Co-Creating Spaces as a Faith Integration Strategy

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Co-Creating Spaces as a Faith Integration Strategy

Douglas L. Kelley, Ph.D.

Arizona State University, Professor of Social and Behavioral Sciences


I have been a scholar, of sorts, for over thirty years. It has been a mostly marvelous time of engaging students and ideas through teaching and writing. I have taught and written at community colleges, at private Christian liberal arts universities, and for the last two decades at a large public research university. A central issue for me during this journey has been how, as a Christian, should I integrate my faith with my scholarship in and out of the classroom?[1]

Although I struggled with faith integration during my doctoral program at the University of Arizona, my first serious consideration came while teaching in my first faculty position at Seattle Pacific University, a Christian institution. It is tempting to imagine that teaching at a Christian institution makes integration of faith and learning somewhat natural. I found just the opposite. Thoughtful integration posed a significant challenge. The general problem with integration that I have observed and experienced is that it is too easy to believe one has mastered integration simply by starting a class with a devotional or creating assignments around religious or moral topics. The real challenge, in my estimation, is to integrate faith into course content in a way that is significant and appropriate, and to humbly embody the gospel in one’s classroom presence.

In what follows I pursue these challenges. Before I do, I offer one guiding thought: there are multiple ways to integrate faith into our identities as scholars at public universities. Writer, speaker, and activist Parker J. Palmer tells us, “As we learn more about who we are, we can learn techniques that reveal rather than conceal the personhood from which good teaching comes.”[2] What I am sharing in this essay is primarily my own journey, imperfect as it is, that, interestingly enough, is also how I teach. I begin below by recounting how my relational approach developed, with an emphasis on the need to be true to one’s own self as a teacher. This precipitates discussion of how faith and worldview naturally lead to choices and construction of content that inevitably reflect central gospel themes. Final thoughts re-vision the scholarship of teaching in terms of co-created spaces that provide new ways of seeing and approaching life.

A Holistic Approach to the Scholarship of Teaching

The most significant influence in my life and my teaching, regarding how I engage others in my faith, comes from my long involvement with the para-church ministry, Young Life. I have been involved with Young Life since my Christian conversion at age 16—most currently as faculty advisor for the Young Life Club at my university. Young Life’s general approach to sharing the gospel can be characterized as relational incarnational ministry. Students’ main experience of the gospel is in their leaders’ lives. Leaders earn the right to be heard as they build committed, caring relationships with their students. So words come later. This can be a tough perspective for academics who are often trained to “convert” people through their words. However, when I enter a classroom I try not to assume that students have any real reason to listen to what I have to say. Instead, I hope to earn that right through our interactions and the co-creation of our classroom environment.

The Apostle Paul (something of an academic himself) eloquently describes this relational perspective in 1 Thessalonians 2:8 when he states, “So, being affectionately desirous of you, we were ready to share with you not only the gospel of God but also our own selves, because you had become dear to us” (English Standard Version). This statement reflects my own journey into academics. I had considered professional Christian ministry as a career but was drawn to the examples of my Young Life mentors (still my mentors and friends today!), both of whom worked “real” jobs. Together they have had as much impact on others’ lives as anyone I know—not because of what they did professionally or how they “taught” the gospel but by how they related to and cared for others. In this way I was drawn to the professorate for student transformation through relationship.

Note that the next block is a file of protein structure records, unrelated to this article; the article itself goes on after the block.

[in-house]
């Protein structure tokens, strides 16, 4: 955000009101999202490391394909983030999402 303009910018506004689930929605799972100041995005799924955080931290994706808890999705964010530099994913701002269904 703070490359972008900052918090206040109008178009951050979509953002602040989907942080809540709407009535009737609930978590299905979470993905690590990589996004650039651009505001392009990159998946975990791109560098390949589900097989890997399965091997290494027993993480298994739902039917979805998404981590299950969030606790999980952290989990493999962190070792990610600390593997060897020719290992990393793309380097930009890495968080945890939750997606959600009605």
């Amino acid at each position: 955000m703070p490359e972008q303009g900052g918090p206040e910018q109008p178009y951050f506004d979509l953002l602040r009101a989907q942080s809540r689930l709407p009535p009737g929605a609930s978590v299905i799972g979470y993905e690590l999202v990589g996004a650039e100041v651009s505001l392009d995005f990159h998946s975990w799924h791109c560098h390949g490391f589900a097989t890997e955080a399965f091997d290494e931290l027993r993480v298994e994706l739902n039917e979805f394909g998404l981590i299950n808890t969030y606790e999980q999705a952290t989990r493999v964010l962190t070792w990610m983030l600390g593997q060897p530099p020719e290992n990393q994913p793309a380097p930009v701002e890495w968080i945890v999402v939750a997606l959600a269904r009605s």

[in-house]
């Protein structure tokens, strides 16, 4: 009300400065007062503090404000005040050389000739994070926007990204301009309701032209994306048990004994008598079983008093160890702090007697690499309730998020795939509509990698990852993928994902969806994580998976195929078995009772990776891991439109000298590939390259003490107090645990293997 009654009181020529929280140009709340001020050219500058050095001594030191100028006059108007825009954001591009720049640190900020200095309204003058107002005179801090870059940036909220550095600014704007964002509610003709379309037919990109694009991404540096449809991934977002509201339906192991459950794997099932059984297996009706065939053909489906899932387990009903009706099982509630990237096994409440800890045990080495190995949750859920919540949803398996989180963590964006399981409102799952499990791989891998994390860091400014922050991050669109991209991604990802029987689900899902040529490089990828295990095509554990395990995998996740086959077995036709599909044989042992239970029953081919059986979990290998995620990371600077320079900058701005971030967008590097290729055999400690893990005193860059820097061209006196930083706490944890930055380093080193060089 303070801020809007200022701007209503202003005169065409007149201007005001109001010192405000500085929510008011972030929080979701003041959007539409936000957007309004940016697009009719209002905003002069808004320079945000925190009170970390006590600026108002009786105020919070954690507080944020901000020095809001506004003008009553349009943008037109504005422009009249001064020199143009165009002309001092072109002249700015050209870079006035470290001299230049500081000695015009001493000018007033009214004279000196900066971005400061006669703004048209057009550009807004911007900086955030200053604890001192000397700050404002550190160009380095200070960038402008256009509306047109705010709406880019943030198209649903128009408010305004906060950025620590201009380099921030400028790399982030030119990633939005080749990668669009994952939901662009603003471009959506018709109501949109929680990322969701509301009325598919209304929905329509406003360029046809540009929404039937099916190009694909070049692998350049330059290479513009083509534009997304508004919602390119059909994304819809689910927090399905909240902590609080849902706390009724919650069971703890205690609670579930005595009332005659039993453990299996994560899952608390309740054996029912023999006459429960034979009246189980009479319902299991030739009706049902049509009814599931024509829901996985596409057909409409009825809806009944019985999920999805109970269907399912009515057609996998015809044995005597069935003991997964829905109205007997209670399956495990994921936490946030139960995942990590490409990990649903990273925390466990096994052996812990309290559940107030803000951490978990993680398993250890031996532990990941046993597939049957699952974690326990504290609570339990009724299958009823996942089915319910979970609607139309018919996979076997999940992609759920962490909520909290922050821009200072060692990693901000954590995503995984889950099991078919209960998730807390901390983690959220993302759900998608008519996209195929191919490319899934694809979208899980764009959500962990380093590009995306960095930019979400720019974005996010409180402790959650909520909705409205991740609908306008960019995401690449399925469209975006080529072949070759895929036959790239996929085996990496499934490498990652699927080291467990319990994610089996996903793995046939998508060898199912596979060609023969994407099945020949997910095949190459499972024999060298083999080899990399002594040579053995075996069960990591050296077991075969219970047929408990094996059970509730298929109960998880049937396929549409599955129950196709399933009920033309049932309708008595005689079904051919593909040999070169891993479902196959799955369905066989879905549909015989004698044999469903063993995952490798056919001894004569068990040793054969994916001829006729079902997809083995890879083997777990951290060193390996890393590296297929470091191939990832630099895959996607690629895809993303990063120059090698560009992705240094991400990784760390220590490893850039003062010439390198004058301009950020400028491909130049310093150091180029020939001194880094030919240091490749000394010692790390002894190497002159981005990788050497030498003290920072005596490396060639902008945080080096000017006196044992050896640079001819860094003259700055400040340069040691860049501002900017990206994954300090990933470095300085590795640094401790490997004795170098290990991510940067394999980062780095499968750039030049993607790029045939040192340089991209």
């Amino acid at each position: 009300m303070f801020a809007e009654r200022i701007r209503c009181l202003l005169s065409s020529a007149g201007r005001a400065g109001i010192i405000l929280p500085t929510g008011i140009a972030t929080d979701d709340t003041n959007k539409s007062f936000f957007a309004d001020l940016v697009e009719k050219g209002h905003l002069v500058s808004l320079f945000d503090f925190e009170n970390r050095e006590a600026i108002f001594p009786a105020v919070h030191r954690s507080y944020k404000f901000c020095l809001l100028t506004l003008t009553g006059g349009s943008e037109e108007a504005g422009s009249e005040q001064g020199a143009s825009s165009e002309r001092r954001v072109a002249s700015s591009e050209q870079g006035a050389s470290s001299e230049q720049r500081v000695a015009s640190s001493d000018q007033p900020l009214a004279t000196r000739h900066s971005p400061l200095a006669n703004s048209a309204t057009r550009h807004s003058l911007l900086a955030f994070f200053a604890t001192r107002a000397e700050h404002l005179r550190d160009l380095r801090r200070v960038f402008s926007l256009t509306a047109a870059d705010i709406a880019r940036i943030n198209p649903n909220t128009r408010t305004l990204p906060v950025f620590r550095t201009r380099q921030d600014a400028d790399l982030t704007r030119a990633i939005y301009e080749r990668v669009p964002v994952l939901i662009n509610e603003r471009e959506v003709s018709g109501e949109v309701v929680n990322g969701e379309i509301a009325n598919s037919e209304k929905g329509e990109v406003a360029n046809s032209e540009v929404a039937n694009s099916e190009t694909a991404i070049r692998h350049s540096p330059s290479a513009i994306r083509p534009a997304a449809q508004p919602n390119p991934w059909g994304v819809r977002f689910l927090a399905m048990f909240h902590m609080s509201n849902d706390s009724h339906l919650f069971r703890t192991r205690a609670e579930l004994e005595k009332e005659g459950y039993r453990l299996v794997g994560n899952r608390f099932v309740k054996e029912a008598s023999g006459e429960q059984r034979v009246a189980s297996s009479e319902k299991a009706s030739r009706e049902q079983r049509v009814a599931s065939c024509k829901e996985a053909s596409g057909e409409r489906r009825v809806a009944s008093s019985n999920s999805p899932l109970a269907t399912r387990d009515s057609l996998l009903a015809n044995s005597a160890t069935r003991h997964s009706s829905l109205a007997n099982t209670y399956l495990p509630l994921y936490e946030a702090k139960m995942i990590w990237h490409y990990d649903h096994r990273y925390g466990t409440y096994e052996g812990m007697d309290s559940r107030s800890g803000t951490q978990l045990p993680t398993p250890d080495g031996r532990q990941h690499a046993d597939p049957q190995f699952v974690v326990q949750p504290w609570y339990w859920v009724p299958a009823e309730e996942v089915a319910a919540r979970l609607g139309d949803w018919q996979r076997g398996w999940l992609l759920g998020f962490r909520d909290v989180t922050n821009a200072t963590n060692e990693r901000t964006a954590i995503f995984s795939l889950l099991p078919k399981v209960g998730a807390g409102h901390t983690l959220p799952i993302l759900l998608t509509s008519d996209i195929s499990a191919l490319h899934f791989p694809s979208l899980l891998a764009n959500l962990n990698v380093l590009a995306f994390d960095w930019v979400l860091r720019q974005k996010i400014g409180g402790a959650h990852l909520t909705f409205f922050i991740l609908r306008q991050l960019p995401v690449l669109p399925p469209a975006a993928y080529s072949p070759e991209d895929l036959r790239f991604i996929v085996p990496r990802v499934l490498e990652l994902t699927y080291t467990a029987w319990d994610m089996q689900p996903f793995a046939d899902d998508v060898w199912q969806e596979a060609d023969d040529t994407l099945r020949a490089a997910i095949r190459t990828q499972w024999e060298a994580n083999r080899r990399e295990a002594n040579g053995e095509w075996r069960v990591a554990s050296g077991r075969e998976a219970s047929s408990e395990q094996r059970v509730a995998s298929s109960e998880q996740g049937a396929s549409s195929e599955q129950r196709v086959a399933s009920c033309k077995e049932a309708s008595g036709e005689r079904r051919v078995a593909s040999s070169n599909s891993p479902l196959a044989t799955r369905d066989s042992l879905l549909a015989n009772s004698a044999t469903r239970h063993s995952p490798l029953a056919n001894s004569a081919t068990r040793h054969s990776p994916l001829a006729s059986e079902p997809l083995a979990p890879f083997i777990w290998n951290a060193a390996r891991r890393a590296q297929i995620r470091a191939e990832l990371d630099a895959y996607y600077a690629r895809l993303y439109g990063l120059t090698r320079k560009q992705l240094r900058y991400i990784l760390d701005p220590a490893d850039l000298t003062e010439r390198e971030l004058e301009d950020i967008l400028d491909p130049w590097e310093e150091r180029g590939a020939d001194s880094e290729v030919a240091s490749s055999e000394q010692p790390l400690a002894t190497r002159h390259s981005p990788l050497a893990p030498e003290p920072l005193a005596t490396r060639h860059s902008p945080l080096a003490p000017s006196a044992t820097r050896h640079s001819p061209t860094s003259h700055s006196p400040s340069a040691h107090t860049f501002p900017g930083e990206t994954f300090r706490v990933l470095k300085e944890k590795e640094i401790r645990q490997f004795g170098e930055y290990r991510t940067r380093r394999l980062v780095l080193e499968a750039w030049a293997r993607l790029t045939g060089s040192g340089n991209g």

This has meant being intentional about how I relate to students both in and out of the classroom. Getting to know students outside of the classroom changes what happens in the classroom. When I speak at residence hall events, meet students for coffee to discuss graduate school, advise student clubs (which has meant joining activities such as weekend camps and house building in Mexico), and invite students into my home for film and discussion, I get to see a part of each student that does not show up in the classroom. And I am assuming they get to see a different part of me.

A breath of fresh air for me within the classroom came from reading Parker Palmer’s book, The Courage to Teach. Through this book, I gained permission to be myself in the classroom and in my writing and research. And, in many ways, it is our own selves where the gospel most clearly resides as it becomes incarnate in each of our lives As the Apostle Paul boldly proclaims in 1 Corinthians 11:1, “Be imitators of me, as I imitate Christ.” Perhaps those of us who grew up with a modernist perspective of the world can get by with simply hearing arguments for and against God. But today’s students need good thinking, plus good story, and good connection.

Palmer tells us that the “seldom taken trail” is to ask, “Who is the self that teaches?”[3] And later he shares, “I began to look for a way to teach that was more integral to my own nature, a way that would have as much integrity for me as my mentor’s had for him—for the key to my mentor’s power was the coherence between his method and himself.”[4] I first learned this idea of congruence as I pursued my Master’s of Counseling Degree. Congruence between my words, my body, and my actions allowed me to create a safe space for client transformation. It took some time for me to translate this idea into the classroom and my writing. My teaching is now characterized by creating a space where students are safe to ponder and question, to risk vulnerability and change. As I state in a recent publication, my goal is to “create a space where if something good can happen, it will.”[5]